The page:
Well, well. A few weeks ago, the jury in the Google/Oracle lawsuit ruled that Google infringed on a very small amount of Java API, but as we noted it was still an open question (and one for the judge to rule on) whether or not APIs were even eligible to be covered by copyright. In the second phase of the case, the jury completely rejected the idea that Google had infringed on Oracle’s patents. So all that left was the 37 APIs. And that tiny “win” for Oracle is now gone as well, as the judge has ruled that those particular APIs are not covered by copyright:
So long as the specific code used to implement a method is different, anyone is free
under the Copyright Act to write his or her own code to carry out exactly the same function
or specification of any methods used in the Java API. It does not matter that the declaration or
method header lines are identical. Under the rules of Java, they must be identical to declare a
method specifying the same functionality — even when the implementation is different.
When there is only one way to express an idea or function, then everyone is free to do so and
no one can monopolize that expression. And, while the Android method and class names could
have been different from the names of their counterparts in Java and still have worked, copyright
protection never extends to names or short phrases as a matter of law.
It is true that the very same functionality could have been offered in Android
without duplicating the exact command structure used in Java. This could have been done by re-arranging the various methods under different groupings among the various classes and
packages (even if the same names had been used). In this sense, there were many ways to group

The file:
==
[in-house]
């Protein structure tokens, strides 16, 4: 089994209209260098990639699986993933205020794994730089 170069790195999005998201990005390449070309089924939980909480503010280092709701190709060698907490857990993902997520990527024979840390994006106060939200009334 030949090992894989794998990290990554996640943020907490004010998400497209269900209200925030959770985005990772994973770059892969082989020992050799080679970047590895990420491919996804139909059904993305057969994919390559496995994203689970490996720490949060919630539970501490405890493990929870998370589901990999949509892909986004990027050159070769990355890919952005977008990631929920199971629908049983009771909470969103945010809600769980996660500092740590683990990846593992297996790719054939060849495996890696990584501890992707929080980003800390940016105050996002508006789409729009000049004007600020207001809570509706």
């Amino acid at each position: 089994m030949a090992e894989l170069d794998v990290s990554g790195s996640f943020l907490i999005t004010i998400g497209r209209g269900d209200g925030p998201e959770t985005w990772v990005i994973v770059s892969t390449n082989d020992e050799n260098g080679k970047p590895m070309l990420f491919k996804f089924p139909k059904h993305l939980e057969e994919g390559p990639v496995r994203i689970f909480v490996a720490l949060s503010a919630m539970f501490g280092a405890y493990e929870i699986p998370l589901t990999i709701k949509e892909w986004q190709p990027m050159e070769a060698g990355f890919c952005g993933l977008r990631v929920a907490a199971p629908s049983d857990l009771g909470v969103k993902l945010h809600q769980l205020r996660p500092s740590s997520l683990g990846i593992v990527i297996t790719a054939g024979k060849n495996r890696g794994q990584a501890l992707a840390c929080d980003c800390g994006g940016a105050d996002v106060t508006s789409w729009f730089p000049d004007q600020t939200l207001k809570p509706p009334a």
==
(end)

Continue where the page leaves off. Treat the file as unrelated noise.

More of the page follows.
the methods yet still duplicate the same range of functionality.
But the names are more than just names — they are symbols in a command structure
wherein the commands take the form
Each command calls into action a pre-assigned function. The overall name tree, of course, has
creative elements but it is also a precise command structure — a utilitarian and functional set
of symbols, each to carry out a pre-assigned function. This command structure is a system or
method of operation under Section 102(b) of the Copyright Act and, therefore, cannot be
copyrighted. Duplication of the command structure is necessary for interoperability.
As some have pointed out the ruling is somewhat narrowly focused just on these 37 APIs, but the principles involved in why those 37 APIs are not copyrightable certainly will apply to plenty of other APIs as well. The ruling itself (embedded below) is pretty thorough and detailed. We had noted earlier that Judge Alsup had admitted that he’d learned to code Java in order to better understand the case (and that he’d had a history of knowing other coding languages as well) — and it shows. Rather than using braindead broad analogies that don’t make much sense, as we see all too often in court rulings, Alsup gets to the heart of the matter and clearly understands what an API is and how it works. His ruling is actually a decent primer on some parts of code for those who have never coded.
From that, Alsup points out just how ridiculous this entire case has been — and specifically notes that he’s explaining the level of ridiculousness of Oracle’s position for the benefit of the appeals court who will surely hear this case once Oracle appeals (and which almost certainly will be staffed with judges not nearly as clued-in as Judge Alsup).
Oracle has made much of nine lines of code that crept into both Android and Java.
This circumstance is so innocuous and overblown by Oracle that the actual facts, as found
herein by the judge, will be set forth below for the benefit of the court of appeals.
He goes on to explain not just how insignificant the situation was, but he details how it happened and why it’s crazy to consider it worthy of a copyright infringement suit. It’s a pretty complete smackdown of Oracle’s position.
Again, it is quite likely that Oracle will appeal, even though this ruling is so firm it might be smarter for Oracle to issue a giant apology to the tech community and just get on with doing business. That seems unlikely, of course, as Oracle probably hopes to find less knowledgeable judges on appeal. One hopes, however, that the appeals court judges will recognize the very, very thorough nature of Judge Alsup’s ruling, and reject any appeal as well.